Half-hidden in central Idaho amid wild gothic mountains and lightly trodden wilderness lies an important piece of ski history.
Sun Valley became the US’s first destination ski resort when it opened on the eve of the 1936 Bavarian Winter Olympics (the first to include alpine skiing as an event). Today, it still exudes a bright and polished sheen. Chosen as a resort after a long nitpicking search by Union Pacific Railroad scion William Averell Harriman and subsequently publicized by members of the then glitterati, led by wilderness-lover Ernest Hemingway, Sun Valley sported the world’s first chairlift and an opulent ski lodge that quickly became a second home for the rich and famous.
The historic Sun Valley Lodge is still standing and continues to appeal to a swanky Hollywood clientele. The surrounding resort has expanded and regularly upgraded its ski facilities over the last seven decades, although it remains a refined and handsome place bereft of fast-food joints or ugly condo sprawl. In the minds of its legions of fans (not all of them zillionaires), this lack of hullaballoo is Sun Valley’s primary attraction. Equally alluring is the dearth of lift lines, the well-groomed wind-free mountain slopes, and the soul-enriching winter sun. True, the snow – 200 inches annually – might not be as abundant as it is in Jackson Hole or Aspen, but with the largest automated snow-making equipment in the US, it barely matters. Besides, Sun Valley’s long racy runs (the 2000ft elevation drop ‘Warm Springs’ is a perennial favorite) are groomed so meticulously, you could almost ride a bicycle down them.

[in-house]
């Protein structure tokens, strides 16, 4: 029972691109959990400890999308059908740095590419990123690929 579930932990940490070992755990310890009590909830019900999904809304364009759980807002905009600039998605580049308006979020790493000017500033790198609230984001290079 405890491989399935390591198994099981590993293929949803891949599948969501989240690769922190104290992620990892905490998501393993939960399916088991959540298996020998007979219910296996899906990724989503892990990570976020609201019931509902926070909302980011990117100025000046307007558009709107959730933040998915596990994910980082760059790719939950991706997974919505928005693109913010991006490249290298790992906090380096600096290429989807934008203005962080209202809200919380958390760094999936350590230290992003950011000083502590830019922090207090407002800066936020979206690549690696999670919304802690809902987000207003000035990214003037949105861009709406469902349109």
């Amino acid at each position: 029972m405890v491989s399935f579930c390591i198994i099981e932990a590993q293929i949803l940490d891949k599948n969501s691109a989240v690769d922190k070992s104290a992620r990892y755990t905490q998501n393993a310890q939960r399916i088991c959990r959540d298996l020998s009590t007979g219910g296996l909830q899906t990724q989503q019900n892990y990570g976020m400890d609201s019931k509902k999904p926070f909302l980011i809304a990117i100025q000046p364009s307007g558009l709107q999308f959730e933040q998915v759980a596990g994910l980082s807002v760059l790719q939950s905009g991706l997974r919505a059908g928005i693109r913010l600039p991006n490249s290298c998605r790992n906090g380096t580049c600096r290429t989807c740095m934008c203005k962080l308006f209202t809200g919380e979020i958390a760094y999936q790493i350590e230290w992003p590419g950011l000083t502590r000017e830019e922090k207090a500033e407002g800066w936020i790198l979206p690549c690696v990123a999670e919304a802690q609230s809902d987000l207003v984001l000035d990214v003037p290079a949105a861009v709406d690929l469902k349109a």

The world’s original chairlift, inspired by the mechanics of commercial banana conveyor belts and capable of transporting 400 skiers per hour, is a prized relic and now lives in a museum in Michigan. Out on Sun Valley’s slopes, it has been replaced by more streamlined equipment, most notably the Roundhouse Express Gondola introduced in 2009 which, along with the resort’s other dozen lifts, can cope with up to 30,000 skiers per hour. Another recent innovation is the Dollar Mountain Terrain Park, designed to attract families to a resort sometimes erroneously labeled as elitist and pricey. Bargain hunters can look for second-hand ski gear in the Gold Mine Thrift Store and book rooms in economical accommodation such as the Tamarack Lodge, with its indoor pool and outdoor hot tub, or the Lift Tower Lodge, a cute retro motel.
Kickin' it in Ketchum
Skiing might be Sun Valley’s raison d’être, but it is the small town of Ketchum, one mile to the south, that keeps the place authentic and interesting. Ketchum, which sits at the foot of the region’s biggest ski mountain nicknamed ‘Baldy,’ predates Sun Valley by half a century. It was originally a mining center and later a nexus for sheep transportation thanks to its proximity to the Union Pacific Railroad. As a result, Ketchum retains the grit and soulfulness of a genuine Old West frontier settlement. Of late, its soul has been tempered by a growing cultural streak, inspired perhaps by the ghost of former resident writer, Mr. Hemingway. Numerous galleries punctuate the old-timer shop fronts of Ketchum’s compact downtown and are linked by periodic meet-the-artist art walks in the warmer months. Cultural weight was added in 2008 with the opening of the Sun Valley Pavilion, whose free summer symphony concerts have become something of a local legend. At a grassroots level, the town also has an opera house and a nonprofit community theater, the nexStage.